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‘Many seeds are brought here’: hands up for participation?

The World Forum for Democracy 2017 discusses whether participatory democracy could be an antidote to populism.

Paula Castello, Training and Participation Department Chief, Defender of the Public of Audiovisual Communication Services,Argentina addresses Lab 5.Council of Europe/Klara Beck, November 9, 2017. All rights reserve.The august panel had spoken. With just ten minutes of 90 remaining in the session, the chair opened the floor to discussion and a forest of hands went up. The theme? Participatory democracy.

It would be easy to be cynical about this ‘Lab 5’ session of the World Forum for Democracy – and any discussion of democracy tends to attract more than its fair share of knowing cynics. But that would be a cheap shot.

There are no simple answers to how democracy is best extended beyond the representative arena into the wider public sphere – and, if it is, what the relationship between the representative and the participative should be. Max Weber’s definition of democracy, nearly a century ago, as the election of politicians who then tell their voters ‘Now shut up and obey me’ clearly will not do for an era of an educated citizenry no longer deferring to established élites. But genuine questions arise, in particular as to the legitimacy of participatory democracy, which need to be addressed. And that does entail listening to individuals who have expertise or experience to help shape thinking on that.

The first speaker in the session in Strasbourg, Paula Castello from Argentina, tackled one of the challenges – how to ensure marginalised voices are equally heard. In representative democracy all those who vote – though not all can, as with too many African Americans – have an equal say: all votes count equally.  But in the public sphere, without intervention, the most socially powerful dominate debate.

Costello works for an organisation called the Defender of the Public of Audiovisual Communication Services, set up by a 2009 audiovisual communications law which, for the first time, defined communication in the language of rights. She gave a fascinating account of citizens’ participation in public hearings in Argentina, engaging face-to-face with public servants on the functioning of radio and television: ‘We believe it is a way to build a new relationship between the media and the people.’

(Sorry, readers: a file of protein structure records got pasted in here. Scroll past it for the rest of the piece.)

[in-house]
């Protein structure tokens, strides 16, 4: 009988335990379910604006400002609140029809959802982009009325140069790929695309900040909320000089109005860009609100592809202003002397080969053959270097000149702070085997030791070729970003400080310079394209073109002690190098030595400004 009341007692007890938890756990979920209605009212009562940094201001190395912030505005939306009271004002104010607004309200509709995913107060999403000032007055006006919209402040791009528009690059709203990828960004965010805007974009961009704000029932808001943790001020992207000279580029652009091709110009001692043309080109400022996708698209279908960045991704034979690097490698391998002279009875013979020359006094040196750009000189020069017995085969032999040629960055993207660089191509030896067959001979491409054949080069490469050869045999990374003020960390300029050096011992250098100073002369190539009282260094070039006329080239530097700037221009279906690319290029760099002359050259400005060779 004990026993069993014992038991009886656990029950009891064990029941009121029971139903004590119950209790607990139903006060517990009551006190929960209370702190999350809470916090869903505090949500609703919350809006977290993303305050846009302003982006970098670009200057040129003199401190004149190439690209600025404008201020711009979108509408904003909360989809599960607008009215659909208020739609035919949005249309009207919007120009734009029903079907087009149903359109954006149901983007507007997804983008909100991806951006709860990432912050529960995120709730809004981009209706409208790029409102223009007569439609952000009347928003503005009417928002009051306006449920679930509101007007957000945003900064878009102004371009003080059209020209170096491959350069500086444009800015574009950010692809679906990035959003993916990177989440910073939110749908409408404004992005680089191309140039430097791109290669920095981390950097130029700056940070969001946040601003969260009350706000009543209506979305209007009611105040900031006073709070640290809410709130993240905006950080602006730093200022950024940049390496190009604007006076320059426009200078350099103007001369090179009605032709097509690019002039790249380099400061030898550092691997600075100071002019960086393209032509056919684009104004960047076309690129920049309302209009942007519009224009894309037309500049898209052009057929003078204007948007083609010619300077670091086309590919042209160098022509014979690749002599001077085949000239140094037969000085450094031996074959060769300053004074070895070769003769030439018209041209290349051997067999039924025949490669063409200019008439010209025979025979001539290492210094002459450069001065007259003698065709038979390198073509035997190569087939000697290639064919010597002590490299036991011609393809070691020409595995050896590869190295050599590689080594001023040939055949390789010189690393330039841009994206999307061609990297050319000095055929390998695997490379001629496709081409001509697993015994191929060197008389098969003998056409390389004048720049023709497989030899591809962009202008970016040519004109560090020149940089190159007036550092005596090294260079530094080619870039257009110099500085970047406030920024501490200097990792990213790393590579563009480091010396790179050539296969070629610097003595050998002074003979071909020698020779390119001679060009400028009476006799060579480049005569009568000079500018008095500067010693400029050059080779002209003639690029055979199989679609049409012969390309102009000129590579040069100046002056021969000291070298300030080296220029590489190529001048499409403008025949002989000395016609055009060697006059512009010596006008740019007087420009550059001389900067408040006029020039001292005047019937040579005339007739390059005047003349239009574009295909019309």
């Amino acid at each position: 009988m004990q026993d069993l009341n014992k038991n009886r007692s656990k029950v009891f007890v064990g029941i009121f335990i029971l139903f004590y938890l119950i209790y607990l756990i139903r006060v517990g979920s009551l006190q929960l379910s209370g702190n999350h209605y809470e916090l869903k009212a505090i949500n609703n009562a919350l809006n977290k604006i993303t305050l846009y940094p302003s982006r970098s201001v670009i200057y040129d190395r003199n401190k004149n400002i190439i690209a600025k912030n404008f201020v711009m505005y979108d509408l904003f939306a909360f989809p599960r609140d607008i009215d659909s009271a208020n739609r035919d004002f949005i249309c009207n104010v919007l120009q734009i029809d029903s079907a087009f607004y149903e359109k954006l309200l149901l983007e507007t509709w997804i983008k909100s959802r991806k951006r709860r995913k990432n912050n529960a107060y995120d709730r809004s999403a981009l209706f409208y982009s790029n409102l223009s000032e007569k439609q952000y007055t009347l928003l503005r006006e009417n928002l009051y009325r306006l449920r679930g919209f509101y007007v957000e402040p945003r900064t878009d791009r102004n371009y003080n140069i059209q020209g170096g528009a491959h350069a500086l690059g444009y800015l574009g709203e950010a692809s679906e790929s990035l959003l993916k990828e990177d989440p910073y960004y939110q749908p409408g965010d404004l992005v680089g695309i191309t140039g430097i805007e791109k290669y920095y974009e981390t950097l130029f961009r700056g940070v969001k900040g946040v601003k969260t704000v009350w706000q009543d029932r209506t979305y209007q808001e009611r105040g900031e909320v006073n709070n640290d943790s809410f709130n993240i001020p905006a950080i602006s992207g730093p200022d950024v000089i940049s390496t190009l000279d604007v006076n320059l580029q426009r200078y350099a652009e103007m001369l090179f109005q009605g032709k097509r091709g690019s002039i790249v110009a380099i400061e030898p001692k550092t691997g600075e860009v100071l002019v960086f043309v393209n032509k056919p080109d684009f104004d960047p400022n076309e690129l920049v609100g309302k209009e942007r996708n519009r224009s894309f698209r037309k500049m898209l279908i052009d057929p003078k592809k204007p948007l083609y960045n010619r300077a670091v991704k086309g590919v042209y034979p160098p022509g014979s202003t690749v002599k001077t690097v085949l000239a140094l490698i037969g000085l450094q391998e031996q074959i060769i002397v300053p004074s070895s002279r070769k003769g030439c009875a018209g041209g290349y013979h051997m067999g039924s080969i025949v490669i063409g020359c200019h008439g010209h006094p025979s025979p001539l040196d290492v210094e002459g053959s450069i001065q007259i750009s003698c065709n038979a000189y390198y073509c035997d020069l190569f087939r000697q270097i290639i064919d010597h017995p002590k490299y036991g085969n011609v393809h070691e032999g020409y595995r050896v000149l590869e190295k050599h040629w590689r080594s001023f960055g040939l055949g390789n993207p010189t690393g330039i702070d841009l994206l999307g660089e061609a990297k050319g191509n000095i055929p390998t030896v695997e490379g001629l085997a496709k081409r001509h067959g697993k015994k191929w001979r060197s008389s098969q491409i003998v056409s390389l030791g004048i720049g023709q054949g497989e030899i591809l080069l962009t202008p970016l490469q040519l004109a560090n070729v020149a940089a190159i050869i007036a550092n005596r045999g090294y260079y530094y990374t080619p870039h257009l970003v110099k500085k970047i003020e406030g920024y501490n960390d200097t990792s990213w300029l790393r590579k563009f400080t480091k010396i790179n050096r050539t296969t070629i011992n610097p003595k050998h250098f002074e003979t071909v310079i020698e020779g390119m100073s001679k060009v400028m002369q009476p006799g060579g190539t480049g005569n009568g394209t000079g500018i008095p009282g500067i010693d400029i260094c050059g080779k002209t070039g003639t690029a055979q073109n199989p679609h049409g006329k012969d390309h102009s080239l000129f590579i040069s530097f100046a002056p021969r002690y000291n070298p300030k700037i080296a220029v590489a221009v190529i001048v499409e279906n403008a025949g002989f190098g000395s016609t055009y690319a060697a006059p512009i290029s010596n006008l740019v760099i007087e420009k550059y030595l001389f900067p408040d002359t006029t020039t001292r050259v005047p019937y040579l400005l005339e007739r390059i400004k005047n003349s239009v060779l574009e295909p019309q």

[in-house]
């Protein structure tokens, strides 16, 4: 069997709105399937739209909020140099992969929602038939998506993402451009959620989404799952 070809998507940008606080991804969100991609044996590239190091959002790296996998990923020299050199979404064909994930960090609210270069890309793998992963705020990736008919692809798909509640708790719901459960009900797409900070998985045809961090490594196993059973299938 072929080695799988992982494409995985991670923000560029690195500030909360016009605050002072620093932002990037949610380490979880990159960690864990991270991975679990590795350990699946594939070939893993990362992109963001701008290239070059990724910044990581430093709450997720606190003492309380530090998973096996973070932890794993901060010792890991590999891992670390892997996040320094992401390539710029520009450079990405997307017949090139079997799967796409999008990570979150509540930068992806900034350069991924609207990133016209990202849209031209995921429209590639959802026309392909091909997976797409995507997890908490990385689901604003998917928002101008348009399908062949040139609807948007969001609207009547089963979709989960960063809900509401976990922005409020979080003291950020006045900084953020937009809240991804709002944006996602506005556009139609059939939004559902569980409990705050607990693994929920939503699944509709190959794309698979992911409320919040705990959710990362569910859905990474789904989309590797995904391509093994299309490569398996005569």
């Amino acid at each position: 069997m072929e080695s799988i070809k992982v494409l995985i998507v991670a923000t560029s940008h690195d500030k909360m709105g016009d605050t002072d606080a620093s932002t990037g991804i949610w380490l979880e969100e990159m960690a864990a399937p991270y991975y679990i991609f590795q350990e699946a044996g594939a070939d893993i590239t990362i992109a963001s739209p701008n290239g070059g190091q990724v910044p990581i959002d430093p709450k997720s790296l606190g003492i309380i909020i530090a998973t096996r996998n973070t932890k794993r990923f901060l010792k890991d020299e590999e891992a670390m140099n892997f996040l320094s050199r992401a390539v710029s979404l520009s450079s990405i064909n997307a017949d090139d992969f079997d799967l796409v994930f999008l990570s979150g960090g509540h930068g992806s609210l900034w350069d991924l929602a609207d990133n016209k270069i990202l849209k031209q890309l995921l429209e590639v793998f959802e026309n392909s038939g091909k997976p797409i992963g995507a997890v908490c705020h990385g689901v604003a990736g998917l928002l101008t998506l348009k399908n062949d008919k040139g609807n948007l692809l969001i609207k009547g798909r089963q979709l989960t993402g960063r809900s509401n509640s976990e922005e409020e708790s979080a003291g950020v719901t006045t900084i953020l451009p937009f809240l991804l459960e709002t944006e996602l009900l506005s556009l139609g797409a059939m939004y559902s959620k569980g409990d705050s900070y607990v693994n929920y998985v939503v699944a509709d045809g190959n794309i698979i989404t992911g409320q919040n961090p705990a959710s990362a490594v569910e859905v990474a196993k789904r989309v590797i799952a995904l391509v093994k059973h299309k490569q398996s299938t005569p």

She said Argentina, a huge country, was centralised around Buenos Aires, with local media few and weak. Commercial media were also concentrated and state media had been seen as an instrument of propaganda; only recently were community media given a legal status: ‘The media are seen as a business rather than a human right.’ Yet audiences should be heard, to play a fundamental role in democracy.

For her the biggest challenge was to change ‘consumers to full subjects of rights’. Public hearings allowed citizens to voice their opinions and since 2013 there had been 20 regional hearings across the country with 5,000 participants; workshops and preparatory discussions had embraced 11,000 people. Annual themes were decided, such as in 2016 how to strengthen audience rights. A young female participant said at one such event: ‘Many seeds are brought here and they need to be scattered.’

When youth was the theme in 2014, young people said the media did not represent them, that relevant topics were not discussed, that they felt discriminated against by the media and often ignored – they wanted to have airtime to speak their minds. Yet an analysis of 17,000 stories in 2016 found only 2.8% were about children or adolescents and half of these were about crime.